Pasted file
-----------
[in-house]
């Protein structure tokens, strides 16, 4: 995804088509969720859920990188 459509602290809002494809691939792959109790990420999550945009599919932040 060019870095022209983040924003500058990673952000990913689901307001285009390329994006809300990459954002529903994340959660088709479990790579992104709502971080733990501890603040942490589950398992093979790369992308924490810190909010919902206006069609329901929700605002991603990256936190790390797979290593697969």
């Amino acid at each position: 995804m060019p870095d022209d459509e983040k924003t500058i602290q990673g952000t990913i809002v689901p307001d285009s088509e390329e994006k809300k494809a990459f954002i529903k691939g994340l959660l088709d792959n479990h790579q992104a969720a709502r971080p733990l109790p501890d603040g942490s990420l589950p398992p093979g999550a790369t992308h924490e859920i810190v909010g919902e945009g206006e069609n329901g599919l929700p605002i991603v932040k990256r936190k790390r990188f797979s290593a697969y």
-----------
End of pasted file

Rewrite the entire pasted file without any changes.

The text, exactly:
[in-house]
């Protein structure tokens, strides 16, 4: 995804088509969720859920990188 459509602290809002494809691939792959109790990420999550945009599919932040 060019870095022209983040924003500058990673952000990913689901307001285009390329994006809300990459954002529903994340959660088709479990790579992104709502971080733990501890603040942490589950398992093979790369992308924490810190909010919902206006069609329901929700605002991603990256936190790390797979290593697969």
């Amino acid at each position: 995804m060019p870095d022209d459509e983040k924003t500058i602290q990673g952000t990913i809002v689901p307001d285009s088509e390329e994006k809300k494809a990459f954002i529903k691939g994340l959660l088709d792959n479990h790579q992104a969720a709502r971080p733990l109790p501890d603040g942490s990420l589950p398992p093979g999550a790369t992308h924490e859920i810190v909010g919902e945009g206006e069609n329901g599919l929700p605002i991603v932040k990256r936190k790390r990188f797979s290593a697969y």